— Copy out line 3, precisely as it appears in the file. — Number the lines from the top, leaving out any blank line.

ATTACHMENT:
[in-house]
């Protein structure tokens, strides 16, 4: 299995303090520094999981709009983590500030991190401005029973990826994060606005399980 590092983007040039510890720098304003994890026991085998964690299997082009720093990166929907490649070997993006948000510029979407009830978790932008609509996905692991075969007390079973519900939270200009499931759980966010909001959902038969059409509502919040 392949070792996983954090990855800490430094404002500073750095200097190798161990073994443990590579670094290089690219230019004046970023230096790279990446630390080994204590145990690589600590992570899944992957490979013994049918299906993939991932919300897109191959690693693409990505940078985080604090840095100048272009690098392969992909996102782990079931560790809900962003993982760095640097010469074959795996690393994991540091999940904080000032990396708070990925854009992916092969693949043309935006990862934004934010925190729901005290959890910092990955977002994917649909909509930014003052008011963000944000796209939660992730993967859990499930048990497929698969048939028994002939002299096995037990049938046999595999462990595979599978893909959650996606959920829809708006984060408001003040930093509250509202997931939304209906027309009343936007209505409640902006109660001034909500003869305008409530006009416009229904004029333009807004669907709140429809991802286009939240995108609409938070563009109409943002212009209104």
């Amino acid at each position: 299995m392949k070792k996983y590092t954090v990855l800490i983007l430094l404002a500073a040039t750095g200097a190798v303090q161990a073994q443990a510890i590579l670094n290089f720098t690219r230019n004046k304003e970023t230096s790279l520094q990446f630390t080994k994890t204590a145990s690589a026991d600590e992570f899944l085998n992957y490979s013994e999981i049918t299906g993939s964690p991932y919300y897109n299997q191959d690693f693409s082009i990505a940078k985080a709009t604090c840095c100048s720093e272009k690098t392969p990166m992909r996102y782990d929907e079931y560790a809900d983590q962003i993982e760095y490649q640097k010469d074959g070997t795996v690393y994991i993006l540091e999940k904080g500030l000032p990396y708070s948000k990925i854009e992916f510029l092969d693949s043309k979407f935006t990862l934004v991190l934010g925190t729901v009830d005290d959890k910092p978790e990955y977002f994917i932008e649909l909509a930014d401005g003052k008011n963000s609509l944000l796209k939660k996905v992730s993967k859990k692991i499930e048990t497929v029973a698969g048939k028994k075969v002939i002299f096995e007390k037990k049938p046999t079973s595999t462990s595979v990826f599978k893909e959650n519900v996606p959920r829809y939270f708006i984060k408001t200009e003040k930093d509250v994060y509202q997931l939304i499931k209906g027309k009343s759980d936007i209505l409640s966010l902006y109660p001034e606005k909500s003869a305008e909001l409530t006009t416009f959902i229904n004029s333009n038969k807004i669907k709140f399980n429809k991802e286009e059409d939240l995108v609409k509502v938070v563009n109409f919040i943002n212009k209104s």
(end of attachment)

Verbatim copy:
């Amino acid at each position: 299995m392949k070792k996983y590092t954090v990855l800490i983007l430094l404002a500073a040039t750095g200097a190798v303090q161990a073994q443990a510890i590579l670094n290089f720098t690219r230019n004046k304003e970023t230096s790279l520094q990446f630390t080994k994890t204590a145990s690589a026991d600590e992570f899944l085998n992957y490979s013994e999981i049918t299906g993939s964690p991932y919300y897109n299997q191959d690693f693409s082009i990505a940078k985080a709009t604090c840095c100048s720093e272009k690098t392969p990166m992909r996102y782990d929907e079931y560790a809900d983590q962003i993982e760095y490649q640097k010469d074959g070997t795996v690393y994991i993006l540091e999940k904080g500030l000032p990396y708070s948000k990925i854009e992916f510029l092969d693949s043309k979407f935006t990862l934004v991190l934010g925190t729901v009830d005290d959890k910092p978790e990955y977002f994917i932008e649909l909509a930014d401005g003052k008011n963000s609509l944000l796209k939660k996905v992730s993967k859990k692991i499930e048990t497929v029973a698969g048939k028994k075969v002939i002299f096995e007390k037990k049938p046999t079973s595999t462990s595979v990826f599978k893909e959650n519900v996606p959920r829809y939270f708006i984060k408001t200009e003040k930093d509250v994060y509202q997931l939304i499931k209906g027309k009343s759980d936007i209505l409640s966010l902006y109660p001034e606005k909500s003869a305008e909001l409530t006009t416009f959902i229904n004029s333009n038969k807004i669907k709140f399980n429809k991802e286009e059409d939240l995108v609409k509502v938070v563009n109409f919040i943002n212009k209104s």